Hard inquiries are documented on your credit report for two years. However, the hard inquiry will only negatively affect your credit score for one year. It’s important to understand the negative effects a hard inquiry can have on your credit report, especially if you plan to make a financial decision or apply for a loan or credit card soon.
Your credit report is a collection of your behavior and habits as a consumer. The higher your credit score, the more likely you are to qualify for loans and credit cards. With a high score, lenders will have confidence that you’re a responsible consumer who is dedicated to paying off debt.
It’s important to understand what affects your credit score, especially if you hope to make big purchases or important financial decisions in the near future. Not only is your credit score a factor that’s considered when determining if you qualify for a loan; it can also be used to decide whether to approve you for a rental home or credit card.
The main components that are used to determine your credit score include your debts, open accounts, and debt payment history. However, in addition to these components, you should also consider when people will check your credit. Your credit report can be affected by the number of hard inquiries on it.
Table of Contents
Hard Inquiry vs. Soft Inquiry
There are two types of inquiries that can be made when your credit is checked. A soft inquiry has no negative effect on your credit score and isn’t documented in your report. A soft inquiry is made when:
- You check your own credit score.
- A lender runs your score to provide you with a pre-approval letter.
- Your current credit card company runs an inquiry to perform account maintenance.
So, what is a hard inquiry? A hard inquiry is made when a credit card company or loan officer formally orders your credit report with your permission. When you attempt to obtain a new line of credit, your credit report is pulled by the business and a hard inquiry is recorded on your report. This happens when you apply for a loan or mortgage, and applying for a credit card affects your credit score in this way as well.
How Much Does a Hard Inquiry Affect a Credit Score?
The negative impact your report experiences from a hard inquiry credit check is usually minimal. If your credit report is not extensive and you don’t have many positive elements documented, such as account balances you’ve paid off or debt you’re responsibly minimizing each month, the impact can be more severe.
While the negative effect is usually negligible, the specific ramifications may vary and aren’t easily predicted. Keep in mind, the decrease in your credit score due to the inquiry is temporary and will only affect your score for one year.
Rate Shopping Exceptions
Since you know a hard inquiry has a negative effect on your report, you may be concerned about having too many inquiries on your credit history. An excessive number of hard inquiries has a negative impact on your score because it can be a sign that you’re taking out several loans or applying for multiple credit cards and increasing your debt.
One exception to this is rate shopping. Don’t feel like you can’t visit multiple lenders to find the best interest rate and loan terms for an auto loan, home mortgage, or student loan because you want to save your credit score from the negative effects of multiple hard inquiries. The FICO scoring system that’s used to report your credit score counts multiple hard inquiries within a 45-day period as a single inquiry.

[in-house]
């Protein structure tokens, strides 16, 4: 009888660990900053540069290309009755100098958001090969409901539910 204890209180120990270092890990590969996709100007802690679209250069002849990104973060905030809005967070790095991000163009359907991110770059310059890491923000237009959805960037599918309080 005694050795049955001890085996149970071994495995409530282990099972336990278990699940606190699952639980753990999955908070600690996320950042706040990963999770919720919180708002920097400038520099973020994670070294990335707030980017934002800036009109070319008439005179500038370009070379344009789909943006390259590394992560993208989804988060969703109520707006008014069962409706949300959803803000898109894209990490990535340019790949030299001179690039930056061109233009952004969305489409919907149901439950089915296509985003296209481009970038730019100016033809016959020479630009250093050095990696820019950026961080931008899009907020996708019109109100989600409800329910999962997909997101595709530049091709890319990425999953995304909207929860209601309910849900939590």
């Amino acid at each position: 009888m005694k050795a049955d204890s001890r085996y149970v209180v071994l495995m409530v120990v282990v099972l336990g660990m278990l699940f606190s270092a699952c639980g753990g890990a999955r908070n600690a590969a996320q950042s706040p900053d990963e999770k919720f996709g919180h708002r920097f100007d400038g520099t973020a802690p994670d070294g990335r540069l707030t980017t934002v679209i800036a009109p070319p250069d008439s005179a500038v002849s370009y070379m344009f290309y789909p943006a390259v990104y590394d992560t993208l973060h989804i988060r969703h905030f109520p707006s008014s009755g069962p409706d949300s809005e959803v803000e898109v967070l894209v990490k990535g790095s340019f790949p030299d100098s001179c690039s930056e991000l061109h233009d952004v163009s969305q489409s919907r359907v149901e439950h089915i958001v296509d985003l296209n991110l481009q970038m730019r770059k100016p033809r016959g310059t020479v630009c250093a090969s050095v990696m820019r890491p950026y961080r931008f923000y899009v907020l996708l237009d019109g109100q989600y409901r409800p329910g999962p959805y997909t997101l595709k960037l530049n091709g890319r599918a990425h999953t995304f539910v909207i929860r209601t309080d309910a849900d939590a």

Rate shopping is considered a positive and responsible financial exercise for consumers to take part in. Therefore, FICO made sure that consumers weren’t penalized for attempting to obtain the best terms and rates for their loans. When you fill out a student loan, car loan, or mortgage application, you must authorize the lender to pull your credit report. As long as you do all your rate shopping within the 45-day period, only one hard inquiry will show up on your report and potentially affect your score.
Why Does a Hard Inquiry Affect a Credit Score?
Hard inquiries on your credit report have negative effects because they can be a sign that you’re applying for too much debt. A lender feels less confident in your ability to pay off a loan if you have a substantial amount of debt or if you’re in the process of applying for additional loans or credit cards. A hard inquiry lowers your score because it may mean that you’re attempting to take on more debt that you may not be able to handle or responsibly pay off, making you a greater financial risk.
Therefore, if you want to keep your report pristine and your credit score high, you shouldn’t apply for multiple credit cards or loans in a short period of time. Even if you don’t end up accepting the loans or using the credit cards, you can’t remove authorized credit inquiries from your credit report. Since you gave permission for these businesses to pull your credit, these hard inquiries will remain documented for two years. However, if you didn’t consent to these credit inquiries, you can use this credit inquiry removal letter template to file a dispute. If your dispute is settled, these inquiries will be removed and the negative effects on your score reversed.
A soft inquiry doesn’t have an effect on your credit score because it can be a sign that you’re a responsible consumer. If you’re checking your own score frequently, it means you’re taking the necessary steps to ensure you’re financially healthy. When a business performs a soft inquiry, it doesn’t mean an application is being completed — you haven’t given permission for a hard inquiry yet. Therefore, your score isn’t negatively affected.
Image Source: https://depositphotos.com/
Our Experts Recently Evaluated The Top 5 Credit Repair Companies Available.